Doctrinal Significance of John 1:18

In Doctrinal Differences in Scripture, John, The Gospels by Chris ThomasLeave a Comment

How the Critical Text teaches the Gnostic and Arian heresies in John 1:18

AV/Textus Receptus/Byzantine Priority

John 1:18 No man hath seen God at any time; the only begotten Son, which is in the bosom of the Father, he hath declared him.

John 1:18 θεον ουδεις εωρακεν πωποτε ο μονογενης υιος ο ων εις τον κολπον του πατρος εκεινος εξηγησατο


John 1:18 No one has ever seen God; the only God, who is at the Father’s side, he has made him known.

John 1:18 Θεὸν οὐδεὶς ἑώρακεν πώποτε· μονογενὴς θεὸς ὁ ὢν εἰς τὸν κόλπον τοῦ πατρὸς ἐκεῖνος ἐξηγήσατο.

Manuscript & Patristic Support

For ‘only begotten God’:  ?66, ?75, Codex Vaticanus, Codex Sinaiticus, Codex Ephraemi, and other Egyptian texts: in short, the Egyptian text. (Interestingly, Tischendorf rejects the ‘only begotten God’ reading uses ‘the only begotten Son’ in his text. )

For ‘only begotten Son’:  it is the universal reading of the Byzantine Text going back to Codex Alexandrinus, and universal reading of the Latin text

  • some Byzantine Fathers like Basil, Gregory of Nyssa, and also Athanasius, cited the ‘only begotten God’ reading catachrestically (interpreting it to mean ‘the only begotten who is God’).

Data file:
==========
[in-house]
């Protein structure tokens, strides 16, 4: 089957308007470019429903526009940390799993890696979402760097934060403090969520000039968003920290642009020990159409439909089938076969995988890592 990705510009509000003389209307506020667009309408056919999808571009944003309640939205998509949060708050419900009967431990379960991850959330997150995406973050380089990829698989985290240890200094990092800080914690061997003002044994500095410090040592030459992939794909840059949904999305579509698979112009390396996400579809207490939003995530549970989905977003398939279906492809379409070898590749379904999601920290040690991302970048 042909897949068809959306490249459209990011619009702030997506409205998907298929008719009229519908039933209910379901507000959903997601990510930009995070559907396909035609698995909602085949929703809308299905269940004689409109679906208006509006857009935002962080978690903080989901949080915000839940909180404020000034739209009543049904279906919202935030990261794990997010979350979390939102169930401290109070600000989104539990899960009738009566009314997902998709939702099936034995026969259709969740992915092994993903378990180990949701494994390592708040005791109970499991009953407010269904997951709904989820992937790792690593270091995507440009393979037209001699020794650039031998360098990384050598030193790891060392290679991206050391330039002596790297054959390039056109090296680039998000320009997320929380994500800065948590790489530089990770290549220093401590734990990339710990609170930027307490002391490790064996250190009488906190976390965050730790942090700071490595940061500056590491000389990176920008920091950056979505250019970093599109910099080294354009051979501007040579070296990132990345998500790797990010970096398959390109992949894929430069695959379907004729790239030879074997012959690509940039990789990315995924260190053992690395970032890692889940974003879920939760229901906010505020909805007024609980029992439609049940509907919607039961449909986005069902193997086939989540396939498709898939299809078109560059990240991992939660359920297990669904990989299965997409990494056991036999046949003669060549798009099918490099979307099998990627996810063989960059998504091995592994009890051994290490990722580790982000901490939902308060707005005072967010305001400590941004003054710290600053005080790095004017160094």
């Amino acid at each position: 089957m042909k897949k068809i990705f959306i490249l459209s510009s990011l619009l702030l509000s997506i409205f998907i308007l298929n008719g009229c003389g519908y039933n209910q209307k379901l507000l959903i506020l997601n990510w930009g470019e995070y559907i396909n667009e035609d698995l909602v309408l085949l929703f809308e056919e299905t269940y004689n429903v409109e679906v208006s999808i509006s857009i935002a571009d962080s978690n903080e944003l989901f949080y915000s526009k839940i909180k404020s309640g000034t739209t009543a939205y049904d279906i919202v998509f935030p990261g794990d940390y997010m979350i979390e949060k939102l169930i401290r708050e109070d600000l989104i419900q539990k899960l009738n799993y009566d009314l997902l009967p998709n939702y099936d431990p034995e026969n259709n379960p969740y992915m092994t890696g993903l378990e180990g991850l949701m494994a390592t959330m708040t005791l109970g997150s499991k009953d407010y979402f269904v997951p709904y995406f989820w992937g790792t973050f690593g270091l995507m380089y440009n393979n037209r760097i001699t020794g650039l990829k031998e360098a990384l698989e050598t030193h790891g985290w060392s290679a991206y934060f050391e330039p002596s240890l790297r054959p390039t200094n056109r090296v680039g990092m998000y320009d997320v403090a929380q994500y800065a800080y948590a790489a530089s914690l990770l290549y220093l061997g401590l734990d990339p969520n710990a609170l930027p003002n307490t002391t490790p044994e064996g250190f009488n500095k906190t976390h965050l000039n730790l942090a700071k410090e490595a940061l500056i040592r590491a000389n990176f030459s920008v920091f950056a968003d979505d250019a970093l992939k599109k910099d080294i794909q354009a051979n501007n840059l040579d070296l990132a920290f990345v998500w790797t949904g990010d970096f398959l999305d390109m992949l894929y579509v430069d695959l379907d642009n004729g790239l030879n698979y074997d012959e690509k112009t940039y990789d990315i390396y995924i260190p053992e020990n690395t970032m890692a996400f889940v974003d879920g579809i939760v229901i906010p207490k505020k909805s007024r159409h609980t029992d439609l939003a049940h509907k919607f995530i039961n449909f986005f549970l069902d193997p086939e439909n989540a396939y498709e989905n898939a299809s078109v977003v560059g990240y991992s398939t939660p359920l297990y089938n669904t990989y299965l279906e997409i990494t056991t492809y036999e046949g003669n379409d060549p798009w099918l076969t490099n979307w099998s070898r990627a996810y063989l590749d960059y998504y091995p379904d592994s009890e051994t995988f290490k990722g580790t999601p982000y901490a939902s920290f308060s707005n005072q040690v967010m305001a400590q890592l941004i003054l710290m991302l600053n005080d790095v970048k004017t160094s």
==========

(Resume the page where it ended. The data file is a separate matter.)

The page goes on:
• It is believed that the Byzantine copyists, “as they were in the process of rolling back readings likely introduced by Eusebius of Caesarea into the Byzantine Text through the influence of Constantine, found ‘the only begotten Son’ to be the reading of their best and oldest manuscripts: and thus, the ‘only begotten Son’ reading quickly gained ascendancy and soon became the exclusive reading of the Byzantine Text.” (from unpublished work.)

Doctrinal Difference

Since God as God cannot be begotten, the reading “only begotten God” is heretical. Neither can the Godhead of Christ be begotten.  Only the Person of Christ is begotten.  

John Burgon, Edward Hills state that the ‘only begotten God’ reading almost certainly originated with the Valentinian Gnostics, as Burgon demonstrated in his citation from the 2nd century Gnostic work Excerpts from Theodotus.

Dr. Edward Freer Hills – The King James Version Defended (republished recently as Text & Time) p.110

The Only Begotten Son Versus Only Begotten God John 1:18 “No man hath seen God at any time; the only begotten Son, which is in the bosom of the Father, He hath declared Him.”

This verse exhibits the following four-fold variation:

  1. The only begotten Son, Traditional Text, Latin versions, Curetonian Syriac.
  2. Only begotten God, Pap 66, Aleph B C L, WH.
  3. The only begotten God, Pap 75.
  4. (The) only begotten, read by one Latin manuscript.